Fortune, who loves to feature rankings of companies, has a good online piece about what HR people look for in potential job candidates. The five companies profiled are part of the broader ranking of "Best Companies to Work For," so you know that this is up to snuff since it comes from employees.
Three of the five profiled have a technology bend to them, with a fourth--CH2M Hill--being purely engineering. The other companies profiled include the No. 1 ranked company to work for: the storage company NetApp, the tech consulting firm Booz Allen, and the government project firm SRA International (which has a large Homeland Security and IT services division).
Some of the takeaways I found are this:
- These companies are looking for employees who can collaborate and play well with others
- Implicit in that is strong communication skills
- Employee referrals are highly valued assets
- They take interviewing by multiple internal groups seriously
- They value integrity and will ask you to demonstrate how you measure up
Here's what two HR folks from NetApp told Fortune:
"What do you look for in new hires? Soriano-Abad: We look for people who, in addition to having the technical savvy and educational background, will fit with the company's culture. We work in a collaborative environment, so an individual who wants mainly to work on their own probably isn't the right candidate here. Dunn: And while we want people who work well with others, we also want very independent candidates who don't need a lot of guidance. All new hires create targets for what they want to accomplish in their first 30, 60 and 90 days.Any red flags? Soriano-Abad: It's important for people who come to NetApp to leave their ego at the door. If someone doesn't possess the communication and collaboration skills necessary to succeed, they probably won't be selected for the job."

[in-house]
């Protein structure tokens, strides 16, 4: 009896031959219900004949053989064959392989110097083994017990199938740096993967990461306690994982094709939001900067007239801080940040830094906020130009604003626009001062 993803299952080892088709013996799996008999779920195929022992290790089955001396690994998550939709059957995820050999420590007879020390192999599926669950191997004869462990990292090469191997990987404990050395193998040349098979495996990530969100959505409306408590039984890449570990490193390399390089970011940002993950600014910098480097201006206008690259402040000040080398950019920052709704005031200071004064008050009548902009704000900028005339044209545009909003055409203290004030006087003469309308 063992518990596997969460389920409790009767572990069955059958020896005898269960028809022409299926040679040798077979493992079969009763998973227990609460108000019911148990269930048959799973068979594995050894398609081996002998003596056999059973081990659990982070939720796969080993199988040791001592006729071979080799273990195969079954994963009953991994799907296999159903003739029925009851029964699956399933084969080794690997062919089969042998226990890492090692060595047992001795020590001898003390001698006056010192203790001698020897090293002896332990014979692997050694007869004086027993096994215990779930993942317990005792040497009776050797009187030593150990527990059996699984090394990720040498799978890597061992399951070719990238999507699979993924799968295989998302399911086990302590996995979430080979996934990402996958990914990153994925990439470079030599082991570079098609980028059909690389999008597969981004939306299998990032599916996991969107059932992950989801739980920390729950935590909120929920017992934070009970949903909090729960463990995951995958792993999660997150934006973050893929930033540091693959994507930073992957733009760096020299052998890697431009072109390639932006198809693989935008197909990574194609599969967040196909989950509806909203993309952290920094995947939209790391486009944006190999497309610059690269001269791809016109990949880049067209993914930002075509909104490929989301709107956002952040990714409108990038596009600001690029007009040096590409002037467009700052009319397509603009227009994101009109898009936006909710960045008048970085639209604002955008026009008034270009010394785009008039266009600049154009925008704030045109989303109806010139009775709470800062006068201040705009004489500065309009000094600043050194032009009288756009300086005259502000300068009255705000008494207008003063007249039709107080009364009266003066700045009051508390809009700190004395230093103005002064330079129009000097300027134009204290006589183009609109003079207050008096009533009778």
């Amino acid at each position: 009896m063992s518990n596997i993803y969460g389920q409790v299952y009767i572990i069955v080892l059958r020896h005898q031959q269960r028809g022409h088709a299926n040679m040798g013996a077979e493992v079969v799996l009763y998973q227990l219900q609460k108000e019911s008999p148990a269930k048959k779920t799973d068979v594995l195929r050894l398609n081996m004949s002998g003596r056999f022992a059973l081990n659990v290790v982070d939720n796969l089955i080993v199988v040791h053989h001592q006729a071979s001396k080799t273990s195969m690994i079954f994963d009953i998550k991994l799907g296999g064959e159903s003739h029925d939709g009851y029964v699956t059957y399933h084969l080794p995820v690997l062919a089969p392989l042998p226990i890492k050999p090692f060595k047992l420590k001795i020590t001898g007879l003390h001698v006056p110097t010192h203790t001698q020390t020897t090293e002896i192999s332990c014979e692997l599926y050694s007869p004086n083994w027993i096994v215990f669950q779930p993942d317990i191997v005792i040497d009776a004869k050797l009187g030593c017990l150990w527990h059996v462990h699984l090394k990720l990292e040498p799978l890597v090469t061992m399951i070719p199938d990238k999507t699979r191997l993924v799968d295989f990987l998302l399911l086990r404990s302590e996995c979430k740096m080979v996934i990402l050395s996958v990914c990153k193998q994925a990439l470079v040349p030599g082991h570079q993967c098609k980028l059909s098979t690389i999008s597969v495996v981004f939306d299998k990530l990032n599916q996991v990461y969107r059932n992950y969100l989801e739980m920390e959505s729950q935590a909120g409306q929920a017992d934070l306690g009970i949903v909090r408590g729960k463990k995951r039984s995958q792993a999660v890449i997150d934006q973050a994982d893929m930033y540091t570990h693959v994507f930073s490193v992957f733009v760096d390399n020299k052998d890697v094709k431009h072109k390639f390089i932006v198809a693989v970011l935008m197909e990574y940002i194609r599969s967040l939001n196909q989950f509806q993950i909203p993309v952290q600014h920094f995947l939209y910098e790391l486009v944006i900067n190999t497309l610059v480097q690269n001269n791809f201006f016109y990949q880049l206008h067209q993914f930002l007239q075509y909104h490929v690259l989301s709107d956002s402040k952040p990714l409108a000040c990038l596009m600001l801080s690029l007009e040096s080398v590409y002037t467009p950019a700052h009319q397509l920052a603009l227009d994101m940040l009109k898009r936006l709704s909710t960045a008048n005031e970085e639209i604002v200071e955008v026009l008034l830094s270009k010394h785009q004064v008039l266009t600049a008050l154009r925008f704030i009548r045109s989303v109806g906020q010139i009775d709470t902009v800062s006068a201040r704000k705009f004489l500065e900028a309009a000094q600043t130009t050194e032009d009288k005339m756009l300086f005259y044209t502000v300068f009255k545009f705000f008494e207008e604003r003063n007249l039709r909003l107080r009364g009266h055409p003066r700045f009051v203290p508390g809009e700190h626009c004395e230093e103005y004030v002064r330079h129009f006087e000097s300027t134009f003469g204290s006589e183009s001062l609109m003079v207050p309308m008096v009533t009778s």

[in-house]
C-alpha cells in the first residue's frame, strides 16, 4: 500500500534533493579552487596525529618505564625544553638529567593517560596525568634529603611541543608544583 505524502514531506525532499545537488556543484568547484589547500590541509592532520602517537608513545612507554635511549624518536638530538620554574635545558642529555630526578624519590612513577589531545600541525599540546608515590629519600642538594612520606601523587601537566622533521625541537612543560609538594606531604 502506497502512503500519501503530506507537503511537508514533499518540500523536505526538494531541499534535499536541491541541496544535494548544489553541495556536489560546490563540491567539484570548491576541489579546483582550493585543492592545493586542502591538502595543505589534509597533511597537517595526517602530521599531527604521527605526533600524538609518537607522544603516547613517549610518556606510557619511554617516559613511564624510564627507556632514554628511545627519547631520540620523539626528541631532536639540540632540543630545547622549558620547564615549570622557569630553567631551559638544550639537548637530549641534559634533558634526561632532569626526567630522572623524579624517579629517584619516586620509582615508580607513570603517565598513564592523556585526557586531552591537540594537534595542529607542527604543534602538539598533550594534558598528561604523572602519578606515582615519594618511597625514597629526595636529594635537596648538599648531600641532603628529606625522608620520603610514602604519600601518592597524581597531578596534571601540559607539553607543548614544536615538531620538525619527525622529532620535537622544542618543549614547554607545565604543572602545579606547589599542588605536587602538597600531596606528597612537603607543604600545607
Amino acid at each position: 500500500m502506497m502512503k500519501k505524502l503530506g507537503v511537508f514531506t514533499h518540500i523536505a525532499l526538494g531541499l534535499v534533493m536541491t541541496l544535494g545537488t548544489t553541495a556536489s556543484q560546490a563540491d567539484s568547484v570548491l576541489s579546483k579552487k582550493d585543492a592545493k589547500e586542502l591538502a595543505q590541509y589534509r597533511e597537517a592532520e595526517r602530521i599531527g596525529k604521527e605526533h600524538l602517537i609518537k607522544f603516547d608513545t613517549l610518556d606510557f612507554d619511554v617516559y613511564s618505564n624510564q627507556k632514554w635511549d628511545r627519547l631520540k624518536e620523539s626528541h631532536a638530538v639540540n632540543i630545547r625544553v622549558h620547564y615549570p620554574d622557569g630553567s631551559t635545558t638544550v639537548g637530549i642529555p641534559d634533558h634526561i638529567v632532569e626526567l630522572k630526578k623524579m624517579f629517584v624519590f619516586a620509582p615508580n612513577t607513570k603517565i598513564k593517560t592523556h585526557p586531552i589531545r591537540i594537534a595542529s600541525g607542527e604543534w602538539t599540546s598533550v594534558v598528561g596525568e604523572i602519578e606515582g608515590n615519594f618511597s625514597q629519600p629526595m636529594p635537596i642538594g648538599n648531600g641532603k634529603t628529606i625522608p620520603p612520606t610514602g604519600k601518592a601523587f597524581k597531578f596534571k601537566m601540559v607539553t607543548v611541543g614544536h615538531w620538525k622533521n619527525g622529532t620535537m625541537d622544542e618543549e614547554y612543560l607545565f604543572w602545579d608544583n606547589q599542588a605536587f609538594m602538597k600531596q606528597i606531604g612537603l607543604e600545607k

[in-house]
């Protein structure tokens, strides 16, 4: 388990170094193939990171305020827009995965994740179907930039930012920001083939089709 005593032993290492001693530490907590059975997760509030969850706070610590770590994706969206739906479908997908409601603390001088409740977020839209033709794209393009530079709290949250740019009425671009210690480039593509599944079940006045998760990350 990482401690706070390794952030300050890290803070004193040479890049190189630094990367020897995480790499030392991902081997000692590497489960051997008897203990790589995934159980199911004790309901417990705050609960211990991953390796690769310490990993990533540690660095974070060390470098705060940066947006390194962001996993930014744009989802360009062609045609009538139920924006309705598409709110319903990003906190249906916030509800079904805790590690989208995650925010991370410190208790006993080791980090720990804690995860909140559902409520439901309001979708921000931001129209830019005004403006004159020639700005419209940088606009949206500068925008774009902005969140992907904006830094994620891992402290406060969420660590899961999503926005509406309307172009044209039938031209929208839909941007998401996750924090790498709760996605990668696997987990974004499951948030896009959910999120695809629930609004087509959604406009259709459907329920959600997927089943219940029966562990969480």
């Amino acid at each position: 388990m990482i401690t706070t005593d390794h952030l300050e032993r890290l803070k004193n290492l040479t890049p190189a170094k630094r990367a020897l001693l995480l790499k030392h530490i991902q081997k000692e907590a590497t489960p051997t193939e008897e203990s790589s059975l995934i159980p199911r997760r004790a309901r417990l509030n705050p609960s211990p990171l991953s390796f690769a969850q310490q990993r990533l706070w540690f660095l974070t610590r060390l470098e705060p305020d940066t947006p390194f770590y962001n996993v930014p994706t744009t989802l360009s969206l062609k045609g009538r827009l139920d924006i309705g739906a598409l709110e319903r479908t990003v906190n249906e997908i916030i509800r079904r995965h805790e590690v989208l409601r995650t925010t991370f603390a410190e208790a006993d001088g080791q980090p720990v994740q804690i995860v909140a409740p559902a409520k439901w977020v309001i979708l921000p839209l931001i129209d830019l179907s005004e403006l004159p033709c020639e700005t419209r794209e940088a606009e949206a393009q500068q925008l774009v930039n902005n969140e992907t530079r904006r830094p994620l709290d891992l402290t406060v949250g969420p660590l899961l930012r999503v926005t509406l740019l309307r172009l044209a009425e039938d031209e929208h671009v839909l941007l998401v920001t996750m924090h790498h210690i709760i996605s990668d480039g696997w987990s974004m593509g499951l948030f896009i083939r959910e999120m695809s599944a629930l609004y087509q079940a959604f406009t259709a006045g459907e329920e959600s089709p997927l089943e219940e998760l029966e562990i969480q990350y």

NetApp touts being a frugal company but "down to earth" management style, and includes some great benefits including adoption aid and autism coverage, a compressed workweek and telecommuting. One very interesting management tactic is to have some business units write future histories rather than traditional business plans which appears to help make it a good place to work.